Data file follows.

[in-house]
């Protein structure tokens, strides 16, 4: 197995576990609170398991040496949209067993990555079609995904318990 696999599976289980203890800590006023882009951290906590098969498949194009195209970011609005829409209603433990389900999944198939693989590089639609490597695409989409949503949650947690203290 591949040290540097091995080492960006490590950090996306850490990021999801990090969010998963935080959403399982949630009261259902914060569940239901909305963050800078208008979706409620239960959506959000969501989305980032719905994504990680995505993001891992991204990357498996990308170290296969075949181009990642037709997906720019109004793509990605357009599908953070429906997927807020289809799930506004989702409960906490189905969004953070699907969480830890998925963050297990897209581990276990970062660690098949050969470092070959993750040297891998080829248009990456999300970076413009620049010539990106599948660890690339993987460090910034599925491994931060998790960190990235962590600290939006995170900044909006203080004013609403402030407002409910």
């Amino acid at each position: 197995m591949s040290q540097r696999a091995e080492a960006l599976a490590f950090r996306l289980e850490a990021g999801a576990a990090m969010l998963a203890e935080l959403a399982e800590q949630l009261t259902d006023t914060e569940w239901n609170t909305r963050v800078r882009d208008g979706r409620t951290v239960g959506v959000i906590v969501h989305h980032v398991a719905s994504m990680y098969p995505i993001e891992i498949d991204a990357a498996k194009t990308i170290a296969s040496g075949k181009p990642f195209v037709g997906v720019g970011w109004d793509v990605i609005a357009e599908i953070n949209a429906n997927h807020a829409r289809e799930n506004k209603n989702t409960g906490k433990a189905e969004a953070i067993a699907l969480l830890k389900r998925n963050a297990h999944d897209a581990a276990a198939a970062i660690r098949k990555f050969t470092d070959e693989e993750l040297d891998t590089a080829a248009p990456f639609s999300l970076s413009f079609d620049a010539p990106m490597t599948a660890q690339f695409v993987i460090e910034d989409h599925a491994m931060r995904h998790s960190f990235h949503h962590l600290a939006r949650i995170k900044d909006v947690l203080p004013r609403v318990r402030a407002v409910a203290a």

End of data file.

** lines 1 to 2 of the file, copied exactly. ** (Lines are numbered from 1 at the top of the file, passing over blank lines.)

[in-house]
């Protein structure tokens, strides 16, 4: 197995576990609170398991040496949209067993990555079609995904318990 696999599976289980203890800590006023882009951290906590098969498949194009195209970011609005829409209603433990389900999944198939693989590089639609490597695409989409949503949650947690203290 591949040290540097091995080492960006490590950090996306850490990021999801990090969010998963935080959403399982949630009261259902914060569940239901909305963050800078208008979706409620239960959506959000969501989305980032719905994504990680995505993001891992991204990357498996990308170290296969075949181009990642037709997906720019109004793509990605357009599908953070429906997927807020289809799930506004989702409960906490189905969004953070699907969480830890998925963050297990897209581990276990970062660690098949050969470092070959993750040297891998080829248009990456999300970076413009620049010539990106599948660890690339993987460090910034599925491994931060998790960190990235962590600290939006995170900044909006203080004013609403402030407002409910």